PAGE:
Date of Award

9-2013

Document Type

Open Access Dissertation

Degree Name

Doctor of Philosophy (PhD)

Degree Program

Communication

First Advisor

Jan Servaes

Second Advisor

Leda Cooks

Third Advisor

Henry Geddes

Subject Categories

Communication | Sustainability

Abstract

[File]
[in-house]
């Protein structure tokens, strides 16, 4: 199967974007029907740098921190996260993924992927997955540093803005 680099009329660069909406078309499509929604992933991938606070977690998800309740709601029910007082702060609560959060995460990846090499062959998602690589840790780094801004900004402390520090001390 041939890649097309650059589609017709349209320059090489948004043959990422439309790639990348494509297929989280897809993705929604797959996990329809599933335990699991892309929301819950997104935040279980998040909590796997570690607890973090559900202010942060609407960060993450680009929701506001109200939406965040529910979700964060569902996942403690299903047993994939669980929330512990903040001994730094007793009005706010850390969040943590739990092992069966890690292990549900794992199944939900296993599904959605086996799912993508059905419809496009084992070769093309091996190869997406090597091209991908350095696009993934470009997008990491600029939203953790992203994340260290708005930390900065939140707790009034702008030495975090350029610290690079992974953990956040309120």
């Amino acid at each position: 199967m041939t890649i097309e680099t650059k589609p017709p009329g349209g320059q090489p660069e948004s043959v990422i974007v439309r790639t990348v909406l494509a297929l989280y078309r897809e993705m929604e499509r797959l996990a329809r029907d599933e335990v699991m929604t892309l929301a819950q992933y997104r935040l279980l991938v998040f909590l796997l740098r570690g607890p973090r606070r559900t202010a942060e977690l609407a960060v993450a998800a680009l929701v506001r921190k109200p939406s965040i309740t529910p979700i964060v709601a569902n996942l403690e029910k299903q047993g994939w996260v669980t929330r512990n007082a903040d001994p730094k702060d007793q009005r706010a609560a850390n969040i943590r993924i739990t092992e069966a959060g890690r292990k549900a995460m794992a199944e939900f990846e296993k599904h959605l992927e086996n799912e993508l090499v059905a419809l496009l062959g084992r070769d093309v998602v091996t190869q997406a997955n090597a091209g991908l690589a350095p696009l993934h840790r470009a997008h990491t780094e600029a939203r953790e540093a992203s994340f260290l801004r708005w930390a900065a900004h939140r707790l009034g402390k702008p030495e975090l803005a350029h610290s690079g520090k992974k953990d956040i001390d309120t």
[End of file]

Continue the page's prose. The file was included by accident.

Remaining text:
The core aim of this research is to explore the communication processes of the Transition movement, a community-led global social movement as it adapted in a local context. The Transition movement facilitates community-led responses to the current global financial and climate crisis via the Transition Network, an online network that began in 2006, and is comprised of more than 2000 initiatives in 35 countries that have used the Transition model to start projects that use small-scale solutions to achieve greater sustainability. This research uses qualitative ethnographic methods and a theoretical framework based on actor network theory to better understand how the movement’s grand narratives of “climate change” and “peak oil” are communicated into local community-based stories, responses, and actions toward sustainability, and secondly, to analyze the multilayered communication processes that facilitate these actions toward sustainable social change. Transition projects address a wide range of issues, including reducing dependency on peak-oil, creating community-based-local economies, supporting sustainable food production and consumption, building efficient transportation, housing, and more diverse and inclusive education. The Transition model provides a participatory communication framework laid out in specific stages for communities to begin this process. The popularity of the model coincides with an increase in the interest in and use of the term “sustainability” by media, academics and policymakers around the world, and an increase in the global use of digital technology as a resource for information gathering and sharing. Thus this study situates itself at the intersections of a global environmental and economic crisis, the popularization of the term “sustainability,” and an increasingly digitized and networked global society in order to better understand how social change is contextualized and facilitated in a local community via a global network. From the findings, I argue that although the model’s rapid growth can be attributed, in part, to an appealing narrative that reframes more traditional environmental movement discourse into solutions-based community-focused actions, the movement would do well to develop more organized communication processes around connecting with and recognizing other people and groups who share similar values and goals, and around defining and creating the space for consistent and efficient leaders. This study also reveals that members of Transition Amherst had mixed feelings about the group’s success and this was attributed to a wide range of interpretations of the model and the purpose it serves, particularly in towns where the ideology of Transition has already, to some extent, been adopted.

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